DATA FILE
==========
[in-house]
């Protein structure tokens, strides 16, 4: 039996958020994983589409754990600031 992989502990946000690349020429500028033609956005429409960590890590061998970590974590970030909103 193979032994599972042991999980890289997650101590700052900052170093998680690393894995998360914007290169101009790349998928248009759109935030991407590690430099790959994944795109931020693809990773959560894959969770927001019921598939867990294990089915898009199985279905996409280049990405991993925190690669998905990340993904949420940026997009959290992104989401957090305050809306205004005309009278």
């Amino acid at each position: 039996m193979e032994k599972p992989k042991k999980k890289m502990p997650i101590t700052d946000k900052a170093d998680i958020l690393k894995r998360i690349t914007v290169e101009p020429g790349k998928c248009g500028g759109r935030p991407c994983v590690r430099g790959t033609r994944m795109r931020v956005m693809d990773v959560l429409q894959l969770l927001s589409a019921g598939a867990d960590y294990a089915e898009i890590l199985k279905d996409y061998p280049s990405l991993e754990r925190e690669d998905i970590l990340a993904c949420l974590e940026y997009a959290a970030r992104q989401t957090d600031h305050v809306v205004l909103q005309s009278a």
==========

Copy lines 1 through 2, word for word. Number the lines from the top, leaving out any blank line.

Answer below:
[in-house]
């Protein structure tokens, strides 16, 4: 039996958020994983589409754990600031 992989502990946000690349020429500028033609956005429409960590890590061998970590974590970030909103 193979032994599972042991999980890289997650101590700052900052170093998680690393894995998360914007290169101009790349998928248009759109935030991407590690430099790959994944795109931020693809990773959560894959969770927001019921598939867990294990089915898009199985279905996409280049990405991993925190690669998905990340993904949420940026997009959290992104989401957090305050809306205004005309009278």